Instead, Foucaults staunchly anti-reductionist programme takes discourse to be a positive and existing domain of manifest appearances and seeks to describe systems of statements (or discursive formations) produced within a historical eld of discursivity (Foucault, 1972, p. 47). These statements are the products of discursive practices that are, in turn, governed by historically contingent formation rules. Moreover, these rules are not necessarily available to those subjects enunciating statements; indeed, the practitioners may not necessarily be aware of their existence at all (Foucault, 1970, p. xiv).6 Differentiating his approach from traditional linguistic analysis, which investigates the rules according to which licit statements can be made in the present and future, archaeology thus aims at a pure description of discursive events (Foucault, 1972, p. 27), that is, the statements which make up historically specic discourses. By the category of discourse Foucault simply means things said or language practiced. It is produced by the difference between what one could say correctly (under the rules of grammar and logic) and what is actually said (Foucault, 1991a, p. 63). Discourses, then, are made up of a limited number of statements for which a group of conditions of existence can be dened (Foucault, 1972, p. 117). More concretely examines, Foucault aims to describe the particular systems of statements that make up our scientic knowledge, and he analyses disciplines such as general grammar, natural history, and the analysis of wealth in the Classical period, or the sciences of philology, biology and economics in the modern episteme (Foucault, 1972, pp. 317; see Howarth, 2000b, pp. 505). Conceived of in these terms, discursive formations comprise four basic elements. These are the objects about which statements are made, the places from which statements are enunciated, the concepts involved in the construction of discourse, and the themes and theories they develop. In keeping with his anti-essentialism, however, Foucault avoids the temptation of dening and unifying discursive formations around a unique set of objects, styles, concepts or themes (Foucault, 1972, pp. 378). Instead, he denes them as systems of dispersion established by discursive practices, and he proposes to describe the systems and their complex interrelationships (Foucault, 1972, pp. 37, 1356). In short, Foucault takes the rules that govern the production of statements as his main object of analysis, and examines the way they structure the basic elements of a discourse (Foucault, 1972, p. 38). Two immediate consequences follow. Firstly, Foucaults archaeological approach provides an alternative method for conducting the history of ideas. For instance, rather than presuming an ultimate coherence amongst the statements of a discourse, against which contradictions and inconsistencies can be located and reconciled, Foucault proposes simply to chart their occurrence. Secondly, although Foucault notes with concern the multiplication of statements in the modern period, he stresses their essential rarity. This is because they are regulated by a complex system of formation rules, such as the role played by academic disciplines, commentary and the sovereignty of the author, which limit their circulation (Foucault, 1980, p. 52). Thus only some statements count as serious candidates for truth and falsity within an order of discourse, whereas others are excluded by the operation of formation rules that govern a discipline (Foucault, 1980, p. 60).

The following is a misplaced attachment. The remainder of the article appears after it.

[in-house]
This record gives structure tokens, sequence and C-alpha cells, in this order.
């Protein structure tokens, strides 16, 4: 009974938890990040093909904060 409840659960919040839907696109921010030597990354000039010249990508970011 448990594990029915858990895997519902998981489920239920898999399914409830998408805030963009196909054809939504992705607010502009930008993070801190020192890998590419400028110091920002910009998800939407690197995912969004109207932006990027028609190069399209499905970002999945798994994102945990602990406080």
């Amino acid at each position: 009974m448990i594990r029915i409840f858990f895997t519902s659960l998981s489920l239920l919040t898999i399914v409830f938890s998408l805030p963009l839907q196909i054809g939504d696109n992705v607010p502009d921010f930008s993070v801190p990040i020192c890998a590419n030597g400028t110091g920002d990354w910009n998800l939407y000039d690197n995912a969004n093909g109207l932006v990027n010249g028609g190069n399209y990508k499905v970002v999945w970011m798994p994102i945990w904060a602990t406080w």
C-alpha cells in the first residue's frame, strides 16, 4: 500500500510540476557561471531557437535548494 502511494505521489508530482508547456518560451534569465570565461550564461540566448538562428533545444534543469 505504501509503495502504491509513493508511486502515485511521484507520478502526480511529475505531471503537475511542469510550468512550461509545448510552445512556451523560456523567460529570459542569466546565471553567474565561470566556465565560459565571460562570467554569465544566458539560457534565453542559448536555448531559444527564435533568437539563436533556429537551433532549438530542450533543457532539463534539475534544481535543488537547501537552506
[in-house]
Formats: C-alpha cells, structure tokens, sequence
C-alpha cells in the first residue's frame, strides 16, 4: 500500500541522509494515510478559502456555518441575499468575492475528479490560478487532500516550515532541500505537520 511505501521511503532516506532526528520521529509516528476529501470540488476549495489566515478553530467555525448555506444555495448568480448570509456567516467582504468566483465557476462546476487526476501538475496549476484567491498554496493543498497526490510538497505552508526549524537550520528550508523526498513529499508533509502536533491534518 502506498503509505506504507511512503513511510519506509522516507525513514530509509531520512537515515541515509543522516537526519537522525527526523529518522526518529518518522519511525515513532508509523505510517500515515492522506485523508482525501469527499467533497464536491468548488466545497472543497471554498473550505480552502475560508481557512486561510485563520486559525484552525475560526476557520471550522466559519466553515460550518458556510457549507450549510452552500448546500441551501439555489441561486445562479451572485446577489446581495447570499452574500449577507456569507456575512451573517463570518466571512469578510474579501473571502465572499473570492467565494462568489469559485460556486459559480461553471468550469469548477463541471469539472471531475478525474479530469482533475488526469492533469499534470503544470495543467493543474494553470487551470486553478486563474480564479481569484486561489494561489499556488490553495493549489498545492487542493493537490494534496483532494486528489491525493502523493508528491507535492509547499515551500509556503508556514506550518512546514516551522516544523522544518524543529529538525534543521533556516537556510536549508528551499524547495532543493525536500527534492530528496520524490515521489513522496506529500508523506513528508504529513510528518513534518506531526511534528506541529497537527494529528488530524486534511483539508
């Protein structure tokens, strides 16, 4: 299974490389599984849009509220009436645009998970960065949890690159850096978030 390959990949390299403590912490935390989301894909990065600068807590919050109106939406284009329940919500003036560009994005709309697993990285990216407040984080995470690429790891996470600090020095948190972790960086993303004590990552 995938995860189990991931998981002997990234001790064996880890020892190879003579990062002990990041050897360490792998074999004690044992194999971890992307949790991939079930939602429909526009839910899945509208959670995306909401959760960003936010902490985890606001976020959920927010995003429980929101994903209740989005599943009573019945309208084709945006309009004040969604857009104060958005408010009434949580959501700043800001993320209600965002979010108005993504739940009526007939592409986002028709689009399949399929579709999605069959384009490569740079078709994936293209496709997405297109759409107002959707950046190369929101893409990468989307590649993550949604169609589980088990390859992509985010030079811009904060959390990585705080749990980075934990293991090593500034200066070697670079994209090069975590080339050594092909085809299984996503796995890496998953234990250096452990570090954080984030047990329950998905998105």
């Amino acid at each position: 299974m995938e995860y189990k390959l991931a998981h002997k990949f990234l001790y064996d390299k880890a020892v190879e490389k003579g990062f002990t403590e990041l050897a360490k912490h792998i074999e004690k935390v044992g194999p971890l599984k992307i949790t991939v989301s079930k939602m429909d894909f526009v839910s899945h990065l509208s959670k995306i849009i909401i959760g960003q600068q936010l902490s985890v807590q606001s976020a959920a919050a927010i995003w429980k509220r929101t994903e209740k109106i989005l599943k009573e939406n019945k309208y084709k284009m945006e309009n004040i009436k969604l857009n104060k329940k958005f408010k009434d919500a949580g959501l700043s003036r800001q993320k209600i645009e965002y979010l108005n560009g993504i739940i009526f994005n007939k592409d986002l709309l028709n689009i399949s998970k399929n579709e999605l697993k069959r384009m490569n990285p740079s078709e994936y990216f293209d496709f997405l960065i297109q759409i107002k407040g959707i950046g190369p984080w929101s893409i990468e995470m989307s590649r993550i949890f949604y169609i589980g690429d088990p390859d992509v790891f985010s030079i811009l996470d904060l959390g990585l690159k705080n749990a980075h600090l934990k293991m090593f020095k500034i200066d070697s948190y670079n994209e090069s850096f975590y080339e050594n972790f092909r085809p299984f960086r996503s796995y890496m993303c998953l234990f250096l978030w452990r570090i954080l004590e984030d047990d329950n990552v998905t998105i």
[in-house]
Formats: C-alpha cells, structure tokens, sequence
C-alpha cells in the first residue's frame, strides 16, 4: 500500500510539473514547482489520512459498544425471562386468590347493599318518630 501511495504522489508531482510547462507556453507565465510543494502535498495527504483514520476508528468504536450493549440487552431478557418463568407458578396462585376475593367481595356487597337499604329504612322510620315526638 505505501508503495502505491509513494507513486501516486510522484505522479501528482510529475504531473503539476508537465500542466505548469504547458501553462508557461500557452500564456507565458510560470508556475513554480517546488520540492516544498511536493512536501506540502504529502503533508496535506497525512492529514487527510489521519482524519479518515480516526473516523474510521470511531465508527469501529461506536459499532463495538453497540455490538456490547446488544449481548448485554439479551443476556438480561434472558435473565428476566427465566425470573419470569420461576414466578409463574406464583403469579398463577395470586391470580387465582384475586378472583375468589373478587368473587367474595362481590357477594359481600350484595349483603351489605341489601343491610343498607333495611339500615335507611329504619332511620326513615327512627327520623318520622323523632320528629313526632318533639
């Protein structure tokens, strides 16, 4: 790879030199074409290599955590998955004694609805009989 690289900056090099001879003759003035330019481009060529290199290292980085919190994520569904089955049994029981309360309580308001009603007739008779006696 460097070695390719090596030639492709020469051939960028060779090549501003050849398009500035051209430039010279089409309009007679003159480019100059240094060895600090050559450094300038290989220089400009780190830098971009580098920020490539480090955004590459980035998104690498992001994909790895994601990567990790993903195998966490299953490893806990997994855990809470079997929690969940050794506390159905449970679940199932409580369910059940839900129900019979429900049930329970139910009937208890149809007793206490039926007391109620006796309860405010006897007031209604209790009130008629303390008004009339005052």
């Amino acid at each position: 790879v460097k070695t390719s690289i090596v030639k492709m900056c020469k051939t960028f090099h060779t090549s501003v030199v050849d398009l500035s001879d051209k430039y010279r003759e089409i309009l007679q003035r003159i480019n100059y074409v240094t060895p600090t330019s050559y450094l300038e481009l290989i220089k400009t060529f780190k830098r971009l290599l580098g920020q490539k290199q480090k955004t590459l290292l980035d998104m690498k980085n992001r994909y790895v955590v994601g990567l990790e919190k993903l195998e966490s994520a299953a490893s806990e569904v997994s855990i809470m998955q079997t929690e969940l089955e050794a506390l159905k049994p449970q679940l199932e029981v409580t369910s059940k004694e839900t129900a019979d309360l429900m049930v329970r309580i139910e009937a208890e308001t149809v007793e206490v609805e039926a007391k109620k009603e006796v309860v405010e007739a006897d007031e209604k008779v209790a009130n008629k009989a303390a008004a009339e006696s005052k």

Adapting Archaeology for the Analysis of Ideologies

Although scientic discourse preoccupies Foucault at this stage of his work, he does raise the vexed question of ideology. He accepts that ideologies represent political interests, but does not believe that they necessarily threaten science or compromise scientic practice, for to do so would be to view science and ideology at the inappropriate levels of abstraction (Foucault, 1972, pp. 1846). It is to treat them as achieved and functioning systems of ideas, and not as discursive practices structured by formation rules. Hence, sciences and ideologies co-exist in the same discursive formation, and sciences themselves often have ideological expressions. Ideologies are simply a type of discursive practice, co-existing with other practices in a society. Foucault deploys his archaeological method to the analysis of political ideologies in two ways. In AK, he aims to show whether the political behaviour of a society, a group, or a class is not shot through with a particular, describable discursive practice, which entails exploring the way in which the objects, enunciative modalities, concepts and strategies of political activity are discursively constructed, and then articulated with specic forms of political behaviour, struggles, conicts, decisions, and tactics (Foucault, 1972, p. 194). In later reections on the relationship between archaeology and a progressive political practice, these initial remarks are expanded upon in a different fashion. He now aims to show how scientic discourses can become subject to political practices, and he is concerned to distinguish the kinds of relationships that can be established between science and politics. In so doing, he aims to steer a tertium quid between the view that science is the ground of all other discourses and practices (being the source of true knowledge), and a purely instrumental view in which science is merely the product of certain groups or personages (theoretical humanism), or consists of acceptable and unacceptable elements, as determined from a particular political vantage point (for example, bourgeois or socialist science) (Foucault, 1991a, p. 69). While Foucaults latter approach to the discursive analysis of politics opens up a fascinating analysis of the relationship between science and politics, it is too narrowly focussed to be of use in the analysis of concrete political ideologies. On the other hand, his initial suggestions are too tentative and indeterminate. Thus his suggestion that an archaeological account of the development of a revolutionary consciousness would try to explain the formation of a discursive practice and a body of revolutionary knowledge that are expressed in behaviour and strategies, which give rise to a theory of society, and which operate the interference and mutual transformation of that behaviour and those strategies, is hardly helpful for the conduct of meaningful empirical analysis (Foucault, 1972, p. 195). A further difculty arises because Foucault never provides a satisfactory explanation of the relationship between what he calls discursive and non-discursive practices. Although he provides a number of contradictory accounts of this relationship, the dominant understanding falls perilously close to a form of linguistic idealism in which discursive practices alone constitute social reality (cf. Visker, 1999, pp. 917). In AK, for instance, after dismissing the mistake of interrogating the being of madness itself and its secret content, he concludes that mental illness was